• Use a level heading for each significant subject you will discuss. These should occur in the same order as they appear in the original report.
  • For each important point, write a concise paragraph.
  • Discuss the benefits of the proposed course of action when offering suggestions.

Prioritize Information

While there is no standard format for a shortened business plan, there are guidelines to help make the process smoother. Here is what you should mention in an executive summary:

  • Business description. Explain what the company does and what products and services it provides. Who is the intended audience? What issue is addressed by the company's offerings?
  • Product or service description. A few paragraphs should go into greater depth about the company's goods and/or services. How do they meet a need? What is their competitive edge? Why does the demand for them increase?
  • History. Following a brief introduction to the firm, it's time for a quick history lesson. Say when the firm was founded and where it is located. Who founded it? What are their backgrounds and duties? Where does the company stand now?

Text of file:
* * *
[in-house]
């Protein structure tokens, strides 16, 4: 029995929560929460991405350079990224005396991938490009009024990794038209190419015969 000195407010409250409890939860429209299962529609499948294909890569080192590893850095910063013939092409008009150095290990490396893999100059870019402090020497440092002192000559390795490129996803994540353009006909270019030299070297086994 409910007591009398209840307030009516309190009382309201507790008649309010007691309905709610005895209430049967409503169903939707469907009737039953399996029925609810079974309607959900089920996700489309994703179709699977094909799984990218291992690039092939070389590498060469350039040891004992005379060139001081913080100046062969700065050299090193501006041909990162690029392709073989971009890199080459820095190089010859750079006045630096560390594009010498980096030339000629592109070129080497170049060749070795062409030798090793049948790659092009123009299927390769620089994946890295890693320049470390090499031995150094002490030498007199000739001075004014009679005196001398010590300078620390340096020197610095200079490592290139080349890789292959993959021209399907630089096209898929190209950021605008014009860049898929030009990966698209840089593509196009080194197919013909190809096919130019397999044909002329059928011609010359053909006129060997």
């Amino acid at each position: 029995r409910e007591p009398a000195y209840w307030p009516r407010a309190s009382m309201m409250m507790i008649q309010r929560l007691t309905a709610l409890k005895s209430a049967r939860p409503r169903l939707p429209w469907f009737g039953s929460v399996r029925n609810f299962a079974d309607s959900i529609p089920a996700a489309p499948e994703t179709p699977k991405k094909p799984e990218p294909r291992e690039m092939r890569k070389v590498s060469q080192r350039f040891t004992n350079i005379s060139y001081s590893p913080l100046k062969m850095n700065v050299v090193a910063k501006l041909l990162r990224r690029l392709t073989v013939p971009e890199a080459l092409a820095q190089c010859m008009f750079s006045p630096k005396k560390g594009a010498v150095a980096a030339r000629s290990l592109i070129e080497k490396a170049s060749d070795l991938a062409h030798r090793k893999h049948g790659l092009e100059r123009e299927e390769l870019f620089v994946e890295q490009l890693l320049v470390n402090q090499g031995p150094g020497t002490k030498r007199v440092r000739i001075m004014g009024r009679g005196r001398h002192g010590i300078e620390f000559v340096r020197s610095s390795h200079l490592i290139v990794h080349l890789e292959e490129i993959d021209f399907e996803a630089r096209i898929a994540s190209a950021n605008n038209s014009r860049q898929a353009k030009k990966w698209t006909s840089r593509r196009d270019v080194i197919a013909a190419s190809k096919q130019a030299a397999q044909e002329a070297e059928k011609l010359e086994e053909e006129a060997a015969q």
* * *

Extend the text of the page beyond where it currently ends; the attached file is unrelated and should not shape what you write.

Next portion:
• Achievements. This part is intended to showcase highlights. Talk about the company's revenue growth rate, customer growth rate, and other vital milestones that point to the company's expanding success.
  • Future plans. In what direction does the company head? What are the development plans? What can the company look like in three to five years? Elaborate on all these issues in the final paragraph or two.
  • Financial overview. This component is essential if the strategy is used to secure funding. Firstly, it should include top-line estimates. Secondly, here you explain how much money is required and how it will be spent.

Avoid Copy-Pasting

Don't copy anything from the original text. Since you've decided to compose an executive summary yourself, write what you want to say in your own words. If you don't see how to reword some parts from the source, you can use our rephraser tool to change them a bit.

Work on Your Style